“Why don’t you use a teleprompter?” Howard wondered.
“You know, I came from ‘SNL,’ which is a cue card show, and I feel really confident with cue cards,” he replied. “Teleprompter is just another big machine.”
Seth went on to explain how Wally Feresten—the man who holds the cue cards for both “Late Night” and “SNL”—can actually help him in a way teleprompters can’t. “If I stumble, whereas a teleprompter keeps going, Wally sort of brilliantly brings the previous card back,” he said, adding, “He’s probably held 95 percent of the words I’ve said on TV over the years.”
Anyone who has seen “Late Night with Seth Meyers” knows the host sometimes wears his progressive political opinions on his sleeve. Howard wondered if that results in him regularly catching flak from conservative viewers when he’s out and about.
Seth said it doesn’t, in part because he lives on the mostly liberal island of Manhattan and in part because his “Late Night” has never claimed to be politically neutral. “I think if you love Donald Trump you’ve probably chosen to disengage with the show,” he said.
President Trump has personally called Seth out for his comedic barbs in the past and Howard wondered if he has ever worried about annoying the Commander-in-Chief. “I think he’s angrier at ‘SNL’ because to him it’s a betrayal,” Seth said, referring to the fact that Trump used to be a guest on the sketch-comedy show.
Regardless of one’s political leanings, Seth understands people sometimes want to be entertained without being reminded of the world around them. That’s why he and Netflix unveiled a new feature with his special “Lobby Baby” which actually allows viewers to skip right over the political section of his stand-up routine.
“What a great idea,” Howard said.
Seth revealed the idea came about after he realized the streamer already offered a feature allowing viewers to skip a TV show’s opening credits: “I thought, ‘Oh, it’ll be so easy. If they have ‘Skip Intro,’ just make it ‘Skip Politics’ and it will jump ahead.”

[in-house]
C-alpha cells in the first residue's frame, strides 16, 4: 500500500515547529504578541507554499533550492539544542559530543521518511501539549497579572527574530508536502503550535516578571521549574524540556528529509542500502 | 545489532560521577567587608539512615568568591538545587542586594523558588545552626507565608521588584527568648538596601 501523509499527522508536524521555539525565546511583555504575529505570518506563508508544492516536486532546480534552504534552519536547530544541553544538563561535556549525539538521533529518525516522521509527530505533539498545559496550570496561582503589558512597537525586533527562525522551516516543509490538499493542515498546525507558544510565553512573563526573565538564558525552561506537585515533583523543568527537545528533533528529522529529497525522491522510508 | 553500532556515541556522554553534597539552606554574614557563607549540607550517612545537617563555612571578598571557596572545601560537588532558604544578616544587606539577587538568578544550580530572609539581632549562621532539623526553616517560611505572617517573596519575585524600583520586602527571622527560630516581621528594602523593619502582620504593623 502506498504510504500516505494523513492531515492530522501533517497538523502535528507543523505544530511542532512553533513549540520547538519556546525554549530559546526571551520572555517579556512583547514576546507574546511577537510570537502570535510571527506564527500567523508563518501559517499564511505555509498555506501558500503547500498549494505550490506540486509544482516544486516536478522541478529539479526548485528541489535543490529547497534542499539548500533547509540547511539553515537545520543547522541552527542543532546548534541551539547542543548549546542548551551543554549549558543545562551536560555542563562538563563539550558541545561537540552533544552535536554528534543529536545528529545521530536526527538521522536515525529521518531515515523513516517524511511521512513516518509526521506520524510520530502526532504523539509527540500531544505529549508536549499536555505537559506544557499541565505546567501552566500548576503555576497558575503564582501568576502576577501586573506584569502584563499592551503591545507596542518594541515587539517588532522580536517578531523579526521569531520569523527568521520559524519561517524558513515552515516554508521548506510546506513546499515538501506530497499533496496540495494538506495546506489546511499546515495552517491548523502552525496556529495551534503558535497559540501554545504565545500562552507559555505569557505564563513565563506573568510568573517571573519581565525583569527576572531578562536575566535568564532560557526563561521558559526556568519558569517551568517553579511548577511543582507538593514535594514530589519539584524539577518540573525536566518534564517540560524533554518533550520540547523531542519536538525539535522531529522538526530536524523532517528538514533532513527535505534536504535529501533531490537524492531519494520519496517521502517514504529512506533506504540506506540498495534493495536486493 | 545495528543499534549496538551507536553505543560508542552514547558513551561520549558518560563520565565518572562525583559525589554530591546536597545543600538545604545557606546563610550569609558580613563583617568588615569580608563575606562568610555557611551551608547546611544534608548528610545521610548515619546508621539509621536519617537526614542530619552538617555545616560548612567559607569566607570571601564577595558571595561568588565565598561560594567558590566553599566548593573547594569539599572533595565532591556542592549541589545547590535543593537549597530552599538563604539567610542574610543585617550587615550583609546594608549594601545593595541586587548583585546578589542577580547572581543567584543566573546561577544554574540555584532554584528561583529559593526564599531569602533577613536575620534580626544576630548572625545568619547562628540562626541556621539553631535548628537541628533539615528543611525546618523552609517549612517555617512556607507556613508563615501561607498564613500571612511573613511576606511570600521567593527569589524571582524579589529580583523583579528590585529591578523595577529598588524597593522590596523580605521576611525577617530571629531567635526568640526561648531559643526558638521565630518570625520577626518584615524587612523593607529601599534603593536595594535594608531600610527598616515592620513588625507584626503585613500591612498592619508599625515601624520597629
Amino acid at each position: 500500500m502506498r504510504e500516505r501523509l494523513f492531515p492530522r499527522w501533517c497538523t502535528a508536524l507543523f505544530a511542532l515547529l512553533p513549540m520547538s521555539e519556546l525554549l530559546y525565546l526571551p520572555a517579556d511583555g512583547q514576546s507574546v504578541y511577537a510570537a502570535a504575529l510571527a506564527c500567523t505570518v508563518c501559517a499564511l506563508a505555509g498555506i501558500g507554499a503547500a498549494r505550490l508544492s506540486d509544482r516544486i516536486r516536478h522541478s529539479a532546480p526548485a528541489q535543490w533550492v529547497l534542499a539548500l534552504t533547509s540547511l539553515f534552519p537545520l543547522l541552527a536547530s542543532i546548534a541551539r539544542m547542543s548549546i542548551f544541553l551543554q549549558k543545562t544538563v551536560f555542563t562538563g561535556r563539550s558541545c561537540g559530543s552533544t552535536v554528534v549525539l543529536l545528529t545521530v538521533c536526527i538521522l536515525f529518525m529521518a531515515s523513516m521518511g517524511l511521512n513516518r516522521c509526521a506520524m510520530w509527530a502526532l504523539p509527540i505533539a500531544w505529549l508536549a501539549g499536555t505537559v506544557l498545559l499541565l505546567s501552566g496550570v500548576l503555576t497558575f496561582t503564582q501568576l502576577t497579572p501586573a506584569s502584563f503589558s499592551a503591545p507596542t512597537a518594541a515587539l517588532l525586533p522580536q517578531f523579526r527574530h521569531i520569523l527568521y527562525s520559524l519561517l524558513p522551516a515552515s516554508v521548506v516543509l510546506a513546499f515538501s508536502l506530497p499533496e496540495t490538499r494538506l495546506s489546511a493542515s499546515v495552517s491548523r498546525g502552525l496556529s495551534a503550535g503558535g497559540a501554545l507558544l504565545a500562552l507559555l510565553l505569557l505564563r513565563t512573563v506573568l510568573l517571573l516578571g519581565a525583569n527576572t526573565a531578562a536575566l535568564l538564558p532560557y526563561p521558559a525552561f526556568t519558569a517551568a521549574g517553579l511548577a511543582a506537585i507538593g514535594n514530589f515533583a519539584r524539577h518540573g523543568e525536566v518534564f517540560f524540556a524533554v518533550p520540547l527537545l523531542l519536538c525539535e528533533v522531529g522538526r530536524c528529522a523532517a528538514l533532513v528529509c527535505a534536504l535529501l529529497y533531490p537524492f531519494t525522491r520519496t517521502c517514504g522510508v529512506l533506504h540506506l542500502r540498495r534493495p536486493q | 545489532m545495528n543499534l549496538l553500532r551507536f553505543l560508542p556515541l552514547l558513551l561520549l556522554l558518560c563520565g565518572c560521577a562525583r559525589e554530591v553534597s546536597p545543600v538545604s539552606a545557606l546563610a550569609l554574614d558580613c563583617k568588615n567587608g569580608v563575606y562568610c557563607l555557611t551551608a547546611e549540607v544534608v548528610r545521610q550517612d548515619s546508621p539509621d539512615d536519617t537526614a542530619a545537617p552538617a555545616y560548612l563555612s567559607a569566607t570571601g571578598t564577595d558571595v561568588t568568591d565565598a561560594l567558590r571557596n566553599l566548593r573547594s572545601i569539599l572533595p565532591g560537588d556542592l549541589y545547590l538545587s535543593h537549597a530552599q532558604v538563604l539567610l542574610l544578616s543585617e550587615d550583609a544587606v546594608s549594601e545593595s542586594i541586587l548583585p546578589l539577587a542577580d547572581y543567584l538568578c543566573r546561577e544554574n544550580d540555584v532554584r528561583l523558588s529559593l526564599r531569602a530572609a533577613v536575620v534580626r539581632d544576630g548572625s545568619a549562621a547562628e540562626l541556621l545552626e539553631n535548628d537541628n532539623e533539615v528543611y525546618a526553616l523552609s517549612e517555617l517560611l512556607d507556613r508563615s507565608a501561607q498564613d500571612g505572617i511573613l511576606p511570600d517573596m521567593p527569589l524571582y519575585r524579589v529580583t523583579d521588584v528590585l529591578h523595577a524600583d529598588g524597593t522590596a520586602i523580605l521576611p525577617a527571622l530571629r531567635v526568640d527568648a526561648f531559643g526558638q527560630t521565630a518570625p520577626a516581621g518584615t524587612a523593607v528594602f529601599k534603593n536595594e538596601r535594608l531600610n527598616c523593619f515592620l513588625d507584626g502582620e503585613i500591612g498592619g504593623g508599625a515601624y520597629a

In reality, getting it done was tougher than it looked. “They told me they needed basically three technical engineers to work around the clock for a month to figure it out,” Seth said.
“Lobby Baby” tackles a variety of topics, from the 2011 White House Correspondents’ Dinner at which Seth roasted Trump to the comedian’s experiences with fatherhood and his growing family. The title for the special takes its name from an incredible story about the birth of Seth’s second son, which happened unexpectedly and rather quickly in the lobby of his apartment building.
“I’m really into the logistics of this thing,” Howard said, asking Seth about where he was standing, what tools the fireman used to cut the umbilical cord, and who cleaned up the postpartum mess.
Seth credited the first responders and his wife Alexi Ashe with doing all of the hard work. “You wanna know what an alpha my wife is?” Seth told Howard. “On the way to the hospital … my wife says to me, ‘Hey, write the head of the co-op board and say we’ll pay for a new carpet.’ But not because she felt bad, because she wanted to pick a new carpet.”
Seth’s special also dabbles in religion. At one point, the comedian explains many people look at his face and name and assume he’s Jewish even though he is not. Howard admitted he thought Seth was Jewish, too. “You look like guys I hung out with at summer camp,” he laughed.
Seth said his wife is Jewish and they plan for both of their sons to have bar mitzvahs when the time comes. He told Howard he thinks it will give them more than just religion, it will also help them appreciate their family and their culture’s rich traditions.
In Seth’s mind, the real question is whether or not he himself will convert to Judaism. “I got a lot of things working against me,” he said. “My father-in-law, he converted, and my brother-in-law is talking about converting as well. It’ll be tough to be a holdout.”